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Carlson, Leetch have much in common

Capitals defenseman has many of same traits as Hockey Hall of Famer

by Stan Fischler / Special to NHL.com

Legendary hockey reporter and analyst Stan Fischler writes a weekly scrapbook for NHL.com. Fischler, known as The Hockey Maven, will share his knowledge, brand of humor and insights with readers each week.

This week, Stan takes a look at the similarities between two of the best U.S.-born defensemen in NHL history -- Hockey Hall of Famer Brian Leetch, who spent most of his career with the New York Rangers, and John Carlson of the Washington Capitals.

 

Start a conversation about the best United States-born defensemen in NHL history and the name of Brian Leetch comes up quickly. Though his career still has a long way to go, John Carlson of the Washington Capitals is earning fans of his own in that conversation.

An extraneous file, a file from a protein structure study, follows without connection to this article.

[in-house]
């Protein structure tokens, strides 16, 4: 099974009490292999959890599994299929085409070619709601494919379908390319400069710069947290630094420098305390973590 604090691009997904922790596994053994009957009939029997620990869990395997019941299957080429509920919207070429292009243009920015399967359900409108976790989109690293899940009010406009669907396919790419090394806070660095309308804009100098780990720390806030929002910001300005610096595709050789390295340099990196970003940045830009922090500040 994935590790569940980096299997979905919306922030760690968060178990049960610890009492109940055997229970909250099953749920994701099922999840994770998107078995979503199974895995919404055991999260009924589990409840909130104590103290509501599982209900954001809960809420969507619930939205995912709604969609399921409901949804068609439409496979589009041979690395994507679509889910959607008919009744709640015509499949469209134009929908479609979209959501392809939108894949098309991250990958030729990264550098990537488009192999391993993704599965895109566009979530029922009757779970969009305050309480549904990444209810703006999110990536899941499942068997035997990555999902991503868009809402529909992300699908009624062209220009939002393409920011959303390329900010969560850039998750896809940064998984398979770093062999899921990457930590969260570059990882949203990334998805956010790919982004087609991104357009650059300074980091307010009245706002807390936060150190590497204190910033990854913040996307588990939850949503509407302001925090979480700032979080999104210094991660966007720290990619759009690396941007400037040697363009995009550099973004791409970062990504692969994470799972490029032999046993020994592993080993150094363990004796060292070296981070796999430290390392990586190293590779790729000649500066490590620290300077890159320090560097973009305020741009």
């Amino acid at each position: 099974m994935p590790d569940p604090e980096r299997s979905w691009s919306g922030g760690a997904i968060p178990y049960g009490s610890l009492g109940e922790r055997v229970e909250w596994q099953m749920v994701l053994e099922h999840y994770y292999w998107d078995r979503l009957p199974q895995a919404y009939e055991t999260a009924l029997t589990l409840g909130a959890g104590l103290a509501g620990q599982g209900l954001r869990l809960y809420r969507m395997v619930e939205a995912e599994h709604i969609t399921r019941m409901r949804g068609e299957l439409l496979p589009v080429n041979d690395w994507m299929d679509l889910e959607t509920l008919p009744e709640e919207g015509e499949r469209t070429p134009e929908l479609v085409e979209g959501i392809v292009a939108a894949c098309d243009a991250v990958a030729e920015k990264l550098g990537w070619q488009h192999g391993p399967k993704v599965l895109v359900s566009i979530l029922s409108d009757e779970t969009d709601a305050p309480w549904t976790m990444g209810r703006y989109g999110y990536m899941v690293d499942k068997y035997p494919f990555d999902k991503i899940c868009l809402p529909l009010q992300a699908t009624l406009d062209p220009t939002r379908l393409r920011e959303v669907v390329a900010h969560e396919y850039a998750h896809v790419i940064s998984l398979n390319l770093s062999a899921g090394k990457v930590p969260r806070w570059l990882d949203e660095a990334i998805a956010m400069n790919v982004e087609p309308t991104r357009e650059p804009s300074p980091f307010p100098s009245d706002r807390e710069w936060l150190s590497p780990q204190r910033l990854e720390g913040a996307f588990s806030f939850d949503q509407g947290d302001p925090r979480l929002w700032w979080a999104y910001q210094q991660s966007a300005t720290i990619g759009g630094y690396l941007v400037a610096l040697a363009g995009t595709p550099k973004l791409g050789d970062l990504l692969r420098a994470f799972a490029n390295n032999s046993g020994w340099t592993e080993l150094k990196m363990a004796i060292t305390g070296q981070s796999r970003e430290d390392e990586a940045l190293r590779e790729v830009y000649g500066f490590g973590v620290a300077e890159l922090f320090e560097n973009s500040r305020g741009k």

Leetch was a No. 1 defenseman who spent almost all of his NHL career with the New York Rangers (and is arguably the greatest player in their history). Carlson led all NHL defensemen this season in assists (60) and points (75), and he's averaged more than 70 points during the past three seasons.

Each has also stepped up his game to help his team win a championship. Leetch won the Conn Smythe Trophy as MVP of the Stanley Cup Playoffs in 1994 after helping the Rangers end a 54-year Stanley Cup drought. Carlson led all defensemen in scoring two years ago when the Capitals won the Cup for the first time since entering the NHL in 1974.

Leetch's coaches raved about the Hockey Hall of Famer's multiple talents, as well as his durability.